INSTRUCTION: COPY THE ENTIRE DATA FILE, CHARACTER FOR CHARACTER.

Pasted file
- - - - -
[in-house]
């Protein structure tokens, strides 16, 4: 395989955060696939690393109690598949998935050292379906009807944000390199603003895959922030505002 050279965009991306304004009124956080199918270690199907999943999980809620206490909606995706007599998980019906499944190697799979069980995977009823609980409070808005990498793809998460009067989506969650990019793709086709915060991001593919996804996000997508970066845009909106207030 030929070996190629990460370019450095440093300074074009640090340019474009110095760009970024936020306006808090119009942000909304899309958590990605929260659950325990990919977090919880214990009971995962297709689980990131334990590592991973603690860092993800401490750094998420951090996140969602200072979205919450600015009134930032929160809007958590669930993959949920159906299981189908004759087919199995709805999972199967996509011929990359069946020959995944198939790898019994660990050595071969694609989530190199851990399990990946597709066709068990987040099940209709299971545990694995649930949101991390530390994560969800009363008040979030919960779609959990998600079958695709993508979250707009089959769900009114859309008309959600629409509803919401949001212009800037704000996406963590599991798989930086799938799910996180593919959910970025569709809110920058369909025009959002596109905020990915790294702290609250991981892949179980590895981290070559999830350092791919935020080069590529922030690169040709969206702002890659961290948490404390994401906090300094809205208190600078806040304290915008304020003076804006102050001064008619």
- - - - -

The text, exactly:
[in-house]
């Protein structure tokens, strides 16, 4: 395989955060696939690393109690598949998935050292379906009807944000390199603003895959922030505002 050279965009991306304004009124956080199918270690199907999943999980809620206490909606995706007599998980019906499944190697799979069980995977009823609980409070808005990498793809998460009067989506969650990019793709086709915060991001593919996804996000997508970066845009909106207030 030929070996190629990460370019450095440093300074074009640090340019474009110095760009970024936020306006808090119009942000909304899309958590990605929260659950325990990919977090919880214990009971995962297709689980990131334990590592991973603690860092993800401490750094998420951090996140969602200072979205919450600015009134930032929160809007958590669930993959949920159906299981189908004759087919199995709805999972199967996509011929990359069946020959995944198939790898019994660990050595071969694609989530190199851990399990990946597709066709068990987040099940209709299971545990694995649930949101991390530390994560969800009363008040979030919960779609959990998600079958695709993508979250707009089959769900009114859309008309959600629409509803919401949001212009800037704000996406963590599991798989930086799938799910996180593919959910970025569709809110920058369909025009959002596109905020990915790294702290609250991981892949179980590895981290070559999830350092791919935020080069590529922030690169040709969206702002890659961290948490404390994401906090300094809205208190600078806040304290915008304020003076804006102050001064008619």